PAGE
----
Gemma Fay retires but says Scotland Women are in safe hands

Scotland's most-capped footballer has announced her retirement from the international stage, claiming that this summer's Euros had proved the perfect way to bring the curtain down.

Gemma Fay was a fixture in the Scotland goal for nearly 20 years after making her debut aged 16. Picture: Lorraine Hill.
Gemma Fay was a fixture in the Scotland goal for nearly 20 years after making her debut aged 16. Picture: Lorraine Hill.

Gemma Fay, who amassed 203 caps on duty for the country’s women’s team and helped them qualify for their first-ever major finals, in the Netherlands, this summer, has decided to step aside ahead of the World Cup qualifiers.

“I felt the time was right to call it a day and that my journey was complete after playing in the Euros this summer,” she said. “I have given everything I can for my country and as the team moves into a new era with a new head coach it’s time to pass the baton to the next generation.”

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In a career that has spanned nearly 20 years, last month’s Euros were undoubtedly the highlight for a goalkeeper who always spoke of her pride in playing for Scotland.

“Captaining my country for the best part of a decade has meant everything to me. It’s an indescribable honour that is asked of very few people and to be part of that has been humbling,” said the 35-year-old. “When I was a child if you had told me I would play for my country once I would have been delighted, so to have done so on 203 occasions is incredible. It is hard to describe how much it has meant to me to play for my country. It has helped shape me.”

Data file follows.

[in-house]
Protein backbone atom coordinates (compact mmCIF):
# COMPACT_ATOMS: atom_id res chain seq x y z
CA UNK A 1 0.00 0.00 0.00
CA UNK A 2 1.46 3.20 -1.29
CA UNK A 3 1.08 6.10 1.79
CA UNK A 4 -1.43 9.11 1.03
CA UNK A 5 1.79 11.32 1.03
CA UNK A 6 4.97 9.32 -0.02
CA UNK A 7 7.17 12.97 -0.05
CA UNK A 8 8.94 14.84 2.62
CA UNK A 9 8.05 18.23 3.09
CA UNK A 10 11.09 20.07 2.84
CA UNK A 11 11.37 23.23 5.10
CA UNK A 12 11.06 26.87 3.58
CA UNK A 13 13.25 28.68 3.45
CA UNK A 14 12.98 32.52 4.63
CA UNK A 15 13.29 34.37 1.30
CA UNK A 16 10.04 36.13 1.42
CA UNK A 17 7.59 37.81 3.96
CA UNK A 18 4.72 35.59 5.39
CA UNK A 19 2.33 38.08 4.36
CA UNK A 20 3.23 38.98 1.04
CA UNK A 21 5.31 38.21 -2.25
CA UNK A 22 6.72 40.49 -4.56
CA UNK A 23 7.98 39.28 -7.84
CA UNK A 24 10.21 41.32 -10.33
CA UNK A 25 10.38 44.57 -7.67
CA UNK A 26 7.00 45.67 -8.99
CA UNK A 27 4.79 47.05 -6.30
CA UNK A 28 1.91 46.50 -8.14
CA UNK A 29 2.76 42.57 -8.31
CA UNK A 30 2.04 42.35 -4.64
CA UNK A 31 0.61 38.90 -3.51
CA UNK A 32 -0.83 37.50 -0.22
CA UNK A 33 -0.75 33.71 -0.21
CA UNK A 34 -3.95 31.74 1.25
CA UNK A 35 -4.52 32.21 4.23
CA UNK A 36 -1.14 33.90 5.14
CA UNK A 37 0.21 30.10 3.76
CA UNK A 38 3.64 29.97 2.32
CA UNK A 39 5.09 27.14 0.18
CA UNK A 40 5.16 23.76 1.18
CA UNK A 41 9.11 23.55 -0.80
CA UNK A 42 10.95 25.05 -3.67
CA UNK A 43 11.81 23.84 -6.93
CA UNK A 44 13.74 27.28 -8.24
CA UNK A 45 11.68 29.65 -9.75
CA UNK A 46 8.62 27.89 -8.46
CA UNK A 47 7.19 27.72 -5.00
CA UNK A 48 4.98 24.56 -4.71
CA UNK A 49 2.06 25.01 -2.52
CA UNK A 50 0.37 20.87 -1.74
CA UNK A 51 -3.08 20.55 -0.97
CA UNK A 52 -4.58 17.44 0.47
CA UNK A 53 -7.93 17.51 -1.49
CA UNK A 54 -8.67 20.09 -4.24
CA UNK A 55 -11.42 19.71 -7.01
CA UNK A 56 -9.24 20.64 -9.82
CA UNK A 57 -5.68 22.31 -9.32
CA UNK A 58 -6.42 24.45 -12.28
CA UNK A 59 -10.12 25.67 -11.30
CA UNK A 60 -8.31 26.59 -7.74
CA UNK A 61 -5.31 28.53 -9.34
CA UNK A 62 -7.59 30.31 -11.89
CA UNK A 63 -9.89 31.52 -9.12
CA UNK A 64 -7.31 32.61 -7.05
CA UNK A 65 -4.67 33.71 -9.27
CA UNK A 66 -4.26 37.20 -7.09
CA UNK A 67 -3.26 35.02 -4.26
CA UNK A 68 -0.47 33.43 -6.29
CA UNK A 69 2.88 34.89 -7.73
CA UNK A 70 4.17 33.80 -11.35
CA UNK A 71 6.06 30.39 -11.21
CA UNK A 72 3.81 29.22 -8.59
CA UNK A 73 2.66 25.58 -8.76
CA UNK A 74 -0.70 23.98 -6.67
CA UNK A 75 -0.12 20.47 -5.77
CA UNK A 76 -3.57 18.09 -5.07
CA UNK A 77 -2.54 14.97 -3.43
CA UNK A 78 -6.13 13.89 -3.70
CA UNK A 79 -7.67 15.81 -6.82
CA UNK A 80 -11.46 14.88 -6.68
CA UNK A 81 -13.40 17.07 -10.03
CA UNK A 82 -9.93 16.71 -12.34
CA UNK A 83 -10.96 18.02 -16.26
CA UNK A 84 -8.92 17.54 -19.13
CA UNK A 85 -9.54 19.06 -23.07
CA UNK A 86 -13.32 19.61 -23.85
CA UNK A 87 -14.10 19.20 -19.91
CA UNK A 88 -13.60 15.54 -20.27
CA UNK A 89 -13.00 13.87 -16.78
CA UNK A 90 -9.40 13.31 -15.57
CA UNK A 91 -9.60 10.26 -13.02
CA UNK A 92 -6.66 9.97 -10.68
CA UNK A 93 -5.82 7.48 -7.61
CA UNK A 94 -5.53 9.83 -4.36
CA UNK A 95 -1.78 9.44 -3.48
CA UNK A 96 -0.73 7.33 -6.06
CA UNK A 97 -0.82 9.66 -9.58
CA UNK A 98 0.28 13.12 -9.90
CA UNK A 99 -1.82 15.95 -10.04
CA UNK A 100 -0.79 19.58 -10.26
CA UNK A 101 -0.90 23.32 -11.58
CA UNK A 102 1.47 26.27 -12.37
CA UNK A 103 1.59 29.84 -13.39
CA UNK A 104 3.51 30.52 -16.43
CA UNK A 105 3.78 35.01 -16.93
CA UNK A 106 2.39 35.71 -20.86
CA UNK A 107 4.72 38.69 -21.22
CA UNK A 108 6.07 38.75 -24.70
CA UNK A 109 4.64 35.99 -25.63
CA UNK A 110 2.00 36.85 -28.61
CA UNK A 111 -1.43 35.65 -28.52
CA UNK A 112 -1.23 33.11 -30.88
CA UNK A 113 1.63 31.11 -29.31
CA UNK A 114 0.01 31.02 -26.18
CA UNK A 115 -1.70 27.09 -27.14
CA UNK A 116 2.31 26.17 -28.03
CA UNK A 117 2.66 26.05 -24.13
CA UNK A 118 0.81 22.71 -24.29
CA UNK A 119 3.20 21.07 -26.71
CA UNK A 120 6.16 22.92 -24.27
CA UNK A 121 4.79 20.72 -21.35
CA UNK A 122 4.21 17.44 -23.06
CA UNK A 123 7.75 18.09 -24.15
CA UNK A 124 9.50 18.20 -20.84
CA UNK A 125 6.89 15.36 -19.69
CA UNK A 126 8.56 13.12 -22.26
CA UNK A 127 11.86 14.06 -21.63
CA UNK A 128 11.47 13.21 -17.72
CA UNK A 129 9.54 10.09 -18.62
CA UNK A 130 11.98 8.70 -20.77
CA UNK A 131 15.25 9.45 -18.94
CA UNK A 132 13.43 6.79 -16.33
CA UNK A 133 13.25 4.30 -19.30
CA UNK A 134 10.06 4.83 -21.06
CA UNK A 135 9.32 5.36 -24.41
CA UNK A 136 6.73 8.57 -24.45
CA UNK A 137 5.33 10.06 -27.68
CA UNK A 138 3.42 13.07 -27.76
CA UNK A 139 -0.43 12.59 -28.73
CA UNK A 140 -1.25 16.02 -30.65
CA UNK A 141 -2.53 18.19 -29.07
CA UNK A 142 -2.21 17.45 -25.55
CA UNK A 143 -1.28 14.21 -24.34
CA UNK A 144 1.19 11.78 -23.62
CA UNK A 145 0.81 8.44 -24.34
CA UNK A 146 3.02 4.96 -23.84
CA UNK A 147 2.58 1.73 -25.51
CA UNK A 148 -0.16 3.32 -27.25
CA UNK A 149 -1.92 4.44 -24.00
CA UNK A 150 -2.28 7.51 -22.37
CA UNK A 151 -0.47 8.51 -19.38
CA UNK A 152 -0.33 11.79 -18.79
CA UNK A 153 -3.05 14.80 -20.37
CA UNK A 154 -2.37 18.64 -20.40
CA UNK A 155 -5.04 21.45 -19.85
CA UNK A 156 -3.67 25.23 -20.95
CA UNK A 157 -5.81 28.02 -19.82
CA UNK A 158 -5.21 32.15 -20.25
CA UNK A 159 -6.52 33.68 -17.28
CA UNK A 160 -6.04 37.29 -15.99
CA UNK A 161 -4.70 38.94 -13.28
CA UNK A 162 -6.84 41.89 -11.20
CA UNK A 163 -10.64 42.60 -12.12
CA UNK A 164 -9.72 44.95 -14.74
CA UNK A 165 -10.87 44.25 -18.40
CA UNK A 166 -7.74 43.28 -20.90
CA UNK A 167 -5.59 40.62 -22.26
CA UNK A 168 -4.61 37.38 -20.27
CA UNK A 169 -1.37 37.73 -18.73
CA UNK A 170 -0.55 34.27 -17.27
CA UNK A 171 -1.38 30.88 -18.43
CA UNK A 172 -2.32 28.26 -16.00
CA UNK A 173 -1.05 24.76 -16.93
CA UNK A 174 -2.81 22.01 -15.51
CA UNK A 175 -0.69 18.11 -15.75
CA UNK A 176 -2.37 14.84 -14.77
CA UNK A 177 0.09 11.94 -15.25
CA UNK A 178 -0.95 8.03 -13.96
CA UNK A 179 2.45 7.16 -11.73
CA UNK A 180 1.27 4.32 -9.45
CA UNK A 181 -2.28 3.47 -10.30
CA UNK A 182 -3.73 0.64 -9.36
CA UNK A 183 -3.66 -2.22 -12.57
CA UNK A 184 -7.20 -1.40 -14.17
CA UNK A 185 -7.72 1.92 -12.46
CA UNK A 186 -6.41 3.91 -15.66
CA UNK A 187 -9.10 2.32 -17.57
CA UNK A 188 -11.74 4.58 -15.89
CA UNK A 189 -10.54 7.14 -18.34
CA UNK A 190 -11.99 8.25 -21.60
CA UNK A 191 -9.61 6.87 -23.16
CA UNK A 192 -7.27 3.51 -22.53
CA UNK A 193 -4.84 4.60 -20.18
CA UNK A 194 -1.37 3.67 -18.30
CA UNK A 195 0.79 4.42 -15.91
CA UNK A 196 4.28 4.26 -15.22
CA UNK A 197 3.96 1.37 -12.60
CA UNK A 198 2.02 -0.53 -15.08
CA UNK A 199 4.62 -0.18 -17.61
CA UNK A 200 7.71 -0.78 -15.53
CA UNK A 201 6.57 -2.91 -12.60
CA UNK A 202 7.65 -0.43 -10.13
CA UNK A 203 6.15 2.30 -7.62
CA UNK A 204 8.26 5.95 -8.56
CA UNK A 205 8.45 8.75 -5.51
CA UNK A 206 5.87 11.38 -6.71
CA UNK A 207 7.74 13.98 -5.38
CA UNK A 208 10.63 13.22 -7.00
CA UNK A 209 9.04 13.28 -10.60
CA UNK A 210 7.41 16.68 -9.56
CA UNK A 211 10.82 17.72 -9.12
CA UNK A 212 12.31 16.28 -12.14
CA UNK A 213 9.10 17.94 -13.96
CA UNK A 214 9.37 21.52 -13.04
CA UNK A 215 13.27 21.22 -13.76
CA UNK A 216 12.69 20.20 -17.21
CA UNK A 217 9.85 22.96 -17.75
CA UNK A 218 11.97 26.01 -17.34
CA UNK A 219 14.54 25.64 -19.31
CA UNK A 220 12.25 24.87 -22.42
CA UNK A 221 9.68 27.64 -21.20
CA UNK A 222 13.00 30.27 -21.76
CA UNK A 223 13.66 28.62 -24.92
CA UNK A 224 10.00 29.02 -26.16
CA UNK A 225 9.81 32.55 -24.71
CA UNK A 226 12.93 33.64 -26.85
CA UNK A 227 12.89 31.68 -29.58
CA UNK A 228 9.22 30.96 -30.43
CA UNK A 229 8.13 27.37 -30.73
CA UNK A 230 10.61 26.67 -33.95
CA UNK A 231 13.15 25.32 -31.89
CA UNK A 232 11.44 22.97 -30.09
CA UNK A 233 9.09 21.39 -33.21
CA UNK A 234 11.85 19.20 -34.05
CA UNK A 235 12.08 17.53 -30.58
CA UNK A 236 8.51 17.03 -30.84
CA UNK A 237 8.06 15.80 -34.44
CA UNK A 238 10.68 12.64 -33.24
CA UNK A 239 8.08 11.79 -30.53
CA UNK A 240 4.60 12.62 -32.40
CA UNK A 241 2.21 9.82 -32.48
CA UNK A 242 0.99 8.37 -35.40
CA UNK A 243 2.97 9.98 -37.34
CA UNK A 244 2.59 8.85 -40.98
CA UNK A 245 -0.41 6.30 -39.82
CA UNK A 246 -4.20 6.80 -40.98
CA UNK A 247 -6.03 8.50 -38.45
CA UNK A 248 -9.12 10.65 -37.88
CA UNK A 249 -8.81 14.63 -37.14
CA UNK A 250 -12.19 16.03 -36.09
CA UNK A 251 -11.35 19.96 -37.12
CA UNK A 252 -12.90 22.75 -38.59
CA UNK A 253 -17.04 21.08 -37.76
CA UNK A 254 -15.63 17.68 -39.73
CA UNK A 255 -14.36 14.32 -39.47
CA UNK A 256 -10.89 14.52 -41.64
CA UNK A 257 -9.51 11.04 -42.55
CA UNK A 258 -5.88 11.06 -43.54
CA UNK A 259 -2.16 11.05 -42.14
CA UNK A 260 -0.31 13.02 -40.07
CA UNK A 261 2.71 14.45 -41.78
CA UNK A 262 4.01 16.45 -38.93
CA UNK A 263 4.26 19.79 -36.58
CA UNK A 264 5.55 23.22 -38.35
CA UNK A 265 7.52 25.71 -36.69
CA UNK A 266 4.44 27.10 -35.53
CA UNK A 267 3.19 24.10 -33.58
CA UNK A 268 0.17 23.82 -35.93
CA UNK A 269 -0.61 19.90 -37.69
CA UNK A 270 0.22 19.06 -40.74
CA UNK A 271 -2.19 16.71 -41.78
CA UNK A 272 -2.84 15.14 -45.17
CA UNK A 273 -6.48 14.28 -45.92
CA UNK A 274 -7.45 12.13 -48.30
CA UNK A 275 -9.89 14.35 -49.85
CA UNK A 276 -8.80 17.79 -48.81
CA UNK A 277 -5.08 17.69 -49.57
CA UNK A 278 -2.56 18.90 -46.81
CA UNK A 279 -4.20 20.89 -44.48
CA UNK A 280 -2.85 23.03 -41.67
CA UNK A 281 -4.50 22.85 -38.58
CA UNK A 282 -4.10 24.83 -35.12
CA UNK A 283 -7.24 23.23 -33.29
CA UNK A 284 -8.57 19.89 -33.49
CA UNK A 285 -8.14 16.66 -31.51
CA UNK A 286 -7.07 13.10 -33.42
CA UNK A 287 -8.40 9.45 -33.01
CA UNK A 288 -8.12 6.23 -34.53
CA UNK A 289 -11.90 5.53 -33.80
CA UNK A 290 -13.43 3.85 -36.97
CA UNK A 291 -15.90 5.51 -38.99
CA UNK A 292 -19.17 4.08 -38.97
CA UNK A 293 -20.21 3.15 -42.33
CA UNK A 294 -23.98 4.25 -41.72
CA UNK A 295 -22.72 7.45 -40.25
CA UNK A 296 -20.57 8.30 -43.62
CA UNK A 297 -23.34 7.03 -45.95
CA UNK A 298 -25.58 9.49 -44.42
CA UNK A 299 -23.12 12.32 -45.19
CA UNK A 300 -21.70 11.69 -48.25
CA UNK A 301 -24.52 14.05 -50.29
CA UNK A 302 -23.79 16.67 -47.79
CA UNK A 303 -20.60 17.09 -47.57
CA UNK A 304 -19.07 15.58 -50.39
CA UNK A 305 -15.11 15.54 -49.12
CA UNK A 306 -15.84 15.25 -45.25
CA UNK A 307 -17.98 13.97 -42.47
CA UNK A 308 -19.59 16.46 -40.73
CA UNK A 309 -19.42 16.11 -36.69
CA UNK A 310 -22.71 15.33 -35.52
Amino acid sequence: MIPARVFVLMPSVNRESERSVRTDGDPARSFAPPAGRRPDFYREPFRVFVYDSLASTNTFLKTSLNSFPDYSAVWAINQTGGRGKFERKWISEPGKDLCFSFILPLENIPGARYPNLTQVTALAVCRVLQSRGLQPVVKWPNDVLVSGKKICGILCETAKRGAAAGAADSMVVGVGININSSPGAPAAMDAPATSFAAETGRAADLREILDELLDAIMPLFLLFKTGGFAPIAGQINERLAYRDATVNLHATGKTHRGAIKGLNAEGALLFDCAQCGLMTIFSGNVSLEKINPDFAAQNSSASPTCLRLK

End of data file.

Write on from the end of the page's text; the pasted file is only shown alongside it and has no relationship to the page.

A fixture as the national team surfed the highs and lows, Fay suffered the heartbreak of near misses in previous qualifying competitions but was bursting with pride as she led the team out at this summer’s finals, playing in all three matches as the team only missed out on the quarter-finals on goal difference.”

Fay joins defender Ifeoma Dieke and midfielder Leanne Ross and outgoing head coach Anna Signeul in calling time on their Scotland careers, the latter leaving to take up a new role with the Finland national team. Fay paid tribute to her boss, thanking all the coaches she has worked with throughout her double century of caps, including Jim Fleeting, who gave her her debut, as a 16-year-old, in a 1-1 draw with the Czech Republic in Inverness in 1998. She also paid tribute to Vera Pauw and to Signeul, under whom she played for the past 12 years.

But, having witnessed the level of talent coming through the ranks and being well versed on the quality of incoming manager Shelley Kerr, who previously played alongside Fay for the national team, Fay believes there is bright future ahead for the blossoming women’s game.

“This is such an exciting time for women’s football in Scotland and I wish Shelley and her team every success in the future. I look forward to watching this team flourish.”

Kerr said the team would miss Fay’s ability but said that she was ending her international career in fitting style, following the Euros group victory over Spain.

“Gemma is a true role model for any athlete. The years of dedication and commitment she has given to her country are an inspiration and one cannot underestimate her contribution to women’s football in Scotland over the past two decades,” Kerr said, describing her as “a fantastic role model and ambassador of the game”.

“There is no doubt that as a team we will miss her qualities – not just her football talent, but her communication skills and her leadership.

“Her being an ever-present in the squad for nearly 20 years is remarkable. She is a very intelligent footballer who understands the requirements at the highest level.”